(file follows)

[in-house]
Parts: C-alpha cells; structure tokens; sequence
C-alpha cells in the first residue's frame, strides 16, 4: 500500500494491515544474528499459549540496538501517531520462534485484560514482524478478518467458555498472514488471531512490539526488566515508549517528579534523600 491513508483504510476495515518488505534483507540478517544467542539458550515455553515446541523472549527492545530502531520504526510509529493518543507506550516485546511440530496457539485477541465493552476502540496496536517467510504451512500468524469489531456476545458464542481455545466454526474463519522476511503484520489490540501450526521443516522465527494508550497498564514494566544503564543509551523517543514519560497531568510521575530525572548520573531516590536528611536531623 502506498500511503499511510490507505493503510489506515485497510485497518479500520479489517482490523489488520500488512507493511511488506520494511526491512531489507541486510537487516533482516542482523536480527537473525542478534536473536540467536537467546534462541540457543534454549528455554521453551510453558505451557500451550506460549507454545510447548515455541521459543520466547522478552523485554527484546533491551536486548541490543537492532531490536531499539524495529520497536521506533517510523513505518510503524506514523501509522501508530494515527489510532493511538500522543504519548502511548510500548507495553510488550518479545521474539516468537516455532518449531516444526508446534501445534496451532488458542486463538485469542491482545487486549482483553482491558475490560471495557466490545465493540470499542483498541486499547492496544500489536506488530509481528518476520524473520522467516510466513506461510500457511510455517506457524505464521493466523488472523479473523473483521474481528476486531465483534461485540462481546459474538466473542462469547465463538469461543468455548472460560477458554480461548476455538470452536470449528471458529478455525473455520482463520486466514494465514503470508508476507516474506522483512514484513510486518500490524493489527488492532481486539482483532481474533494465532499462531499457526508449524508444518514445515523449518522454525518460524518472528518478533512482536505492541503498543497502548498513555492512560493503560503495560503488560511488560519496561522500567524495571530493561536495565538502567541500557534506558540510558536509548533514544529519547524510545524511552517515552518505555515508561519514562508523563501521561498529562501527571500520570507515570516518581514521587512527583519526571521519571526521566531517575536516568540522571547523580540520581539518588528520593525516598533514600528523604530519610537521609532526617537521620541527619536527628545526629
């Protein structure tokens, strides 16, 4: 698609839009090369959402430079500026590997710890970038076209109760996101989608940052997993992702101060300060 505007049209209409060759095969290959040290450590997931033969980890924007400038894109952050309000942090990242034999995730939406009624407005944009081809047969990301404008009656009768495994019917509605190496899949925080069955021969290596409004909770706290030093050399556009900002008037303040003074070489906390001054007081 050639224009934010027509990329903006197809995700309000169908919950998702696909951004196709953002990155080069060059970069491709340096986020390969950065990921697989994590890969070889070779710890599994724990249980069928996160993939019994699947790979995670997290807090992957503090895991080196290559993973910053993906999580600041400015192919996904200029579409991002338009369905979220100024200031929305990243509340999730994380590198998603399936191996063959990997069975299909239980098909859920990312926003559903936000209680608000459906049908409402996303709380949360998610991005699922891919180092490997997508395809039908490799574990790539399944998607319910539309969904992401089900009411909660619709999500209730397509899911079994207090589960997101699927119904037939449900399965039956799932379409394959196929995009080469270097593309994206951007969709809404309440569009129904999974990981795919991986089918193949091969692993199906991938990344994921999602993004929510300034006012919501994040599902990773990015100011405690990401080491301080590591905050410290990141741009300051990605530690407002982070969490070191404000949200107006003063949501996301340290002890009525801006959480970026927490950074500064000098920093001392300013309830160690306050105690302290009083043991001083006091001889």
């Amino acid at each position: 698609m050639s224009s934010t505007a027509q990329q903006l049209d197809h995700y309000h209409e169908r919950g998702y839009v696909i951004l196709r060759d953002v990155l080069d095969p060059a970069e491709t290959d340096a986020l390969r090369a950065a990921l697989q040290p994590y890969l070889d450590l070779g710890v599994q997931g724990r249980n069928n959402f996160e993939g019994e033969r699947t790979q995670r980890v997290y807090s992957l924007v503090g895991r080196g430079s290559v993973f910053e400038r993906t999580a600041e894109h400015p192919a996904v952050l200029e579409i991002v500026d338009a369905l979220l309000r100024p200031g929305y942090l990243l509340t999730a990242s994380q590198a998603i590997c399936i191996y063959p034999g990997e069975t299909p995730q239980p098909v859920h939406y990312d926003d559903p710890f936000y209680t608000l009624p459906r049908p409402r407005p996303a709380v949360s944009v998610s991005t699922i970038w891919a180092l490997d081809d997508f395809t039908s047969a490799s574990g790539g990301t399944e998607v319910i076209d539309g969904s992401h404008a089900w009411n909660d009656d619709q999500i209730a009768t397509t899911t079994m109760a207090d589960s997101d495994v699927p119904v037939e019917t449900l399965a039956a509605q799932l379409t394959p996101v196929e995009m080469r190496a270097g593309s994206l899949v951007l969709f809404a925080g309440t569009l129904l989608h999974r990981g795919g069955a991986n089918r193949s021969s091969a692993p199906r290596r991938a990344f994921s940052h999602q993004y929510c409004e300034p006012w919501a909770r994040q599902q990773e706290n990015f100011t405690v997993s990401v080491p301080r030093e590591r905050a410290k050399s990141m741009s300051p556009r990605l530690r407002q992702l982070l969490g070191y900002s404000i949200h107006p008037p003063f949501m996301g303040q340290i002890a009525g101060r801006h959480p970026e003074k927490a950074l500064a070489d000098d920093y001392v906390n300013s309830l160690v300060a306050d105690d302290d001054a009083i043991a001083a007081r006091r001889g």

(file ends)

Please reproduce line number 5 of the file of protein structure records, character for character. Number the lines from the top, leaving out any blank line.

């Amino acid at each position: 698609m050639s224009s934010t505007a027509q990329q903006l049209d197809h995700y309000h209409e169908r919950g998702y839009v696909i951004l196709r060759d953002v990155l080069d095969p060059a970069e491709t290959d340096a986020l390969r090369a950065a990921l697989q040290p994590y890969l070889d450590l070779g710890v599994q997931g724990r249980n069928n959402f996160e993939g019994e033969r699947t790979q995670r980890v997290y807090s992957l924007v503090g895991r080196g430079s290559v993973f910053e400038r993906t999580a600041e894109h400015p192919a996904v952050l200029e579409i991002v500026d338009a369905l979220l309000r100024p200031g929305y942090l990243l509340t999730a990242s994380q590198a998603i590997c399936i191996y063959p034999g990997e069975t299909p995730q239980p098909v859920h939406y990312d926003d559903p710890f936000y209680t608000l009624p459906r049908p409402r407005p996303a709380v949360s944009v998610s991005t699922i970038w891919a180092l490997d081809d997508f395809t039908s047969a490799s574990g790539g990301t399944e998607v319910i076209d539309g969904s992401h404008a089900w009411n909660d009656d619709q999500i209730a009768t397509t899911t079994m109760a207090d589960s997101d495994v699927p119904v037939e019917t449900l399965a039956a509605q799932l379409t394959p996101v196929e995009m080469r190496a270097g593309s994206l899949v951007l969709f809404a925080g309440t569009l129904l989608h999974r990981g795919g069955a991986n089918r193949s021969s091969a692993p199906r290596r991938a990344f994921s940052h999602q993004y929510c409004e300034p006012w919501a909770r994040q599902q990773e706290n990015f100011t405690v997993s990401v080491p301080r030093e590591r905050a410290k050399s990141m741009s300051p556009r990605l530690r407002q992702l982070l969490g070191y900002s404000i949200h107006p008037p003063f949501m996301g303040q340290i002890a009525g101060r801006h959480p970026e003074k927490a950074l500064a070489d000098d920093y001392v906390n300013s309830l160690v300060a306050d105690d302290d001054a009083i043991a001083a007081r006091r001889g």